For more than 50 years, the Ohio Junior Science and Humanities Symposium has provided a competitive forum for the state’s budding young scientists to present the results of their research, with the chance to advance to national and international contests. The 54th edition of the Ohio symposium will be held March 15-17, 2017, at Bowling Green State University. To learn more about the event, and organizers’ efforts to recruit more minorities and girls to participate, we contacted the symposium’s regional director, Emilio Duran, associate professor in the university’s School of Teaching and Learning and the Department of Biological Sciences, and Susan Marie Stearns, assistant director of programming and development, Northwest Ohio Center for Excellence in STEM Education, a symposium sponsor. The two collaborated on their answers to our questions:
Q: Give us some background on the Ohio Junior Science and Humanities Symposium.
A: The Ohio Junior Science and Humanities Symposium (OJSHS) is designed to challenge and engage future scientists and engineers (grades 9-12) in STEM research that advances scientific knowledge. At the OJSHS, students compete for scholarships and recognition by presenting the results of their original research before a panel of judges and an audience of their peers.
Junior Science and Humanities Symposia are held throughout the United States. In Ohio, the JSHS is sponsored by Bowling Green State University (BGSU) and the Northwest Ohio Center for Excellence in STEM Education (NWO), with continued support of the U.S. Army Research Office, U.S. Office of Naval Research and U.S. Air Force Office of Scientific Research.
Q: What kind of projects do the students submit?
A: Students complete original research on a variety of scientific topics and present their findings in a paper or poster presentation.
Q: What prizes go to the winners? Can they go on to a higher level of competition?
A: For the Ohio regional finalists:
For the national finalists:
Since its inception, the Ohio JSHS has sent 50 winners to present papers at the National Junior Science and Humanities Symposium. Thirteen of these subsequently presented at the London International Youth Science Forum, with the next set for July 26-August 9, 2017.
Q: You recently received a $50,000 grant from Battelle and the Army Educational Outreach Program to expand student participation in STEM enrichment activities, with an emphasis on underserved students. How will the grant money be used to reach out to this population and increase their participation in the symposium?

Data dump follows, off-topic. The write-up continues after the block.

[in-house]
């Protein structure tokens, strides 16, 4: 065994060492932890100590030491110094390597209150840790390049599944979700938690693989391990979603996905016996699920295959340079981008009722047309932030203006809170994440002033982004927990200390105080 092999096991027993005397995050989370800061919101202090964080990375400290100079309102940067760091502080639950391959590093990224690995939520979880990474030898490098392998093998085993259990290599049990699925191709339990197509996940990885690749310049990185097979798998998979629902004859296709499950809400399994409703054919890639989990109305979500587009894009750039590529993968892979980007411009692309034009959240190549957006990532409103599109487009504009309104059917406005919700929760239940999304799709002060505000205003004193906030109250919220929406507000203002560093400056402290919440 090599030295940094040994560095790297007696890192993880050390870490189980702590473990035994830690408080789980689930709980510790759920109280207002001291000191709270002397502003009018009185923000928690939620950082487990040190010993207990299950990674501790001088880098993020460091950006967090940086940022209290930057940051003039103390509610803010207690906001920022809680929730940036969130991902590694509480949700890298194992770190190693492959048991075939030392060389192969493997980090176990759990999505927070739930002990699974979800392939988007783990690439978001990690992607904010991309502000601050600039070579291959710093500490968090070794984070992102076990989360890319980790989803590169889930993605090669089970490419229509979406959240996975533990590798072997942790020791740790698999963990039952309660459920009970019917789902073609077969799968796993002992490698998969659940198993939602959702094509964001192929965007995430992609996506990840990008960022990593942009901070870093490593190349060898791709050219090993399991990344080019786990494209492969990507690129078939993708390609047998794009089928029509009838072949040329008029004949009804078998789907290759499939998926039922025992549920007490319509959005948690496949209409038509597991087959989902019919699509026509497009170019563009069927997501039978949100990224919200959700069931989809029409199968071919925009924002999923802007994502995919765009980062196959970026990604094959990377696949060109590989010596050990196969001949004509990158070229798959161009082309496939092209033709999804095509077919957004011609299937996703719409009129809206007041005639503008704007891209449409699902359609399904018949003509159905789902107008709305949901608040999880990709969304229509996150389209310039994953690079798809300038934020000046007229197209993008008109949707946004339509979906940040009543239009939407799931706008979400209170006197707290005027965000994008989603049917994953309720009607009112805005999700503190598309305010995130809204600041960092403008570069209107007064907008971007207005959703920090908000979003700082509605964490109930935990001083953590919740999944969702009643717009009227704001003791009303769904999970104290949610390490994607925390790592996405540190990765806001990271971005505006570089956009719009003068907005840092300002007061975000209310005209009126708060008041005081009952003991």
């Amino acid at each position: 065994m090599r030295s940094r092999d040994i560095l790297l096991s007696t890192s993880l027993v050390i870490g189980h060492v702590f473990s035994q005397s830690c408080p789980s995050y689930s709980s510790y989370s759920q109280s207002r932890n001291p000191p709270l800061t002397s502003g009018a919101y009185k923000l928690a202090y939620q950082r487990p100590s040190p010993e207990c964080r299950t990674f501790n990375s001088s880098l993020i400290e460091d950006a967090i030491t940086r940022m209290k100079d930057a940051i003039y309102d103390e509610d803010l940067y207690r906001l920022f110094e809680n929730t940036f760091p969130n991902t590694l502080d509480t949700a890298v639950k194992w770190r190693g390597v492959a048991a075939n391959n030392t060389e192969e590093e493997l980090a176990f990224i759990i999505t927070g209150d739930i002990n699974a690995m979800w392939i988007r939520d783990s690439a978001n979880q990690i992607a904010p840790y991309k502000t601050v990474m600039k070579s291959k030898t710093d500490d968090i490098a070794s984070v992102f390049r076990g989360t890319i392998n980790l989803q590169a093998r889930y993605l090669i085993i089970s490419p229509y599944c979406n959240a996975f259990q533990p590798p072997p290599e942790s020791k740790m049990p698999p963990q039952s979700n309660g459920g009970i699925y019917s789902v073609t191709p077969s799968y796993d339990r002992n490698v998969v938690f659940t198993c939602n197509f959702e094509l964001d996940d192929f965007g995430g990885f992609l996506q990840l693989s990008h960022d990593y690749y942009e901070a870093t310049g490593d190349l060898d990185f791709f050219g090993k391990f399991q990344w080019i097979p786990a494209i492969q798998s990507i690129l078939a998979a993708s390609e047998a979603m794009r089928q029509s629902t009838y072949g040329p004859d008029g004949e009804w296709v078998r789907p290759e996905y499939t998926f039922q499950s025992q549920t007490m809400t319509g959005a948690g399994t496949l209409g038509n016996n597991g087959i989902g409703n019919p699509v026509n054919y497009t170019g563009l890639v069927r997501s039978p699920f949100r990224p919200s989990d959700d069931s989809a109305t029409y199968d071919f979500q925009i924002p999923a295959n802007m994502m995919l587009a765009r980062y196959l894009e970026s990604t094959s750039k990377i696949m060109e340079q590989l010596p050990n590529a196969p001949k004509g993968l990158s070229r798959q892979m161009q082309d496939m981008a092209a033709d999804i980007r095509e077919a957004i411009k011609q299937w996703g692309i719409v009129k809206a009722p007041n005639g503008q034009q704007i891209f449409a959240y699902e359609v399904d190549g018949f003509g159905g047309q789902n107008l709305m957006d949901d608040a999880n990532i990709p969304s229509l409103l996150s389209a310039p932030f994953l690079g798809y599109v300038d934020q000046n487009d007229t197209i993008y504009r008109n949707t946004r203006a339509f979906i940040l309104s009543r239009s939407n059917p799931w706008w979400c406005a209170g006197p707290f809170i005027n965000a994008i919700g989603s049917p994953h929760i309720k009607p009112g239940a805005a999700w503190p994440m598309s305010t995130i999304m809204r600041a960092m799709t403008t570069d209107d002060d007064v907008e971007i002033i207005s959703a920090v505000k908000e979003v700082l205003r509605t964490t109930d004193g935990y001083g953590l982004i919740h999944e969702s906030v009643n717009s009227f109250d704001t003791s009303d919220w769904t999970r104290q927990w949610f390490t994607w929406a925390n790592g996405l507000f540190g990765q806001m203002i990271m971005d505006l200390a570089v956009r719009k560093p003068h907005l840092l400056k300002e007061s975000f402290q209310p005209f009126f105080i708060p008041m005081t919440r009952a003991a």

A: NWO is a partnership among area universities, area school districts and community agencies throughout the 29-county region of northwestern Ohio and is one of the seven designated STEM hubs of the Ohio STEM Learning Network.
NWO will reach out within our networks and constituencies to recruit underrepresented students and their teachers and will facilitate workshops to ensure their participation in OJSHS.
Specifically, we are targeting teachers in disadvantaged school districts who are teaching classes that involve a research component. We are trying to include, as part of their syllabi, an expectation for students to report their research findings at our symposium. We will provide funds to enhance their research, and we will guide teachers and students through the process of getting ready to present research posters at the symposium.
One of the most important parts of the scientific enterprise is to present research findings to appropriate audiences. However, this aspect is often overlooked. We hope to give these aspiring researchers the opportunity to celebrate their efforts by presenting at a research symposium with a rich history.
Q: Beyond the chance for prizes and advancement, how does participation in the symposium benefit students?
A: Over the years, we have seen how empowering this experience can be for budding scientists.
To quote a JSHS alumnus, “I learned a tremendous amount of science, got to meet other high school students who shared my interests in science, and learned that I could succeed at any program that I chose to pursue.”
According to the JSHS website, by participating in regional and national symposia, students may:
Q: Where can teachers and students get more information about the symposium?
A: Our website, www.ojshs.org, has a wealth of information, including registration information and archives from past years’ competitions.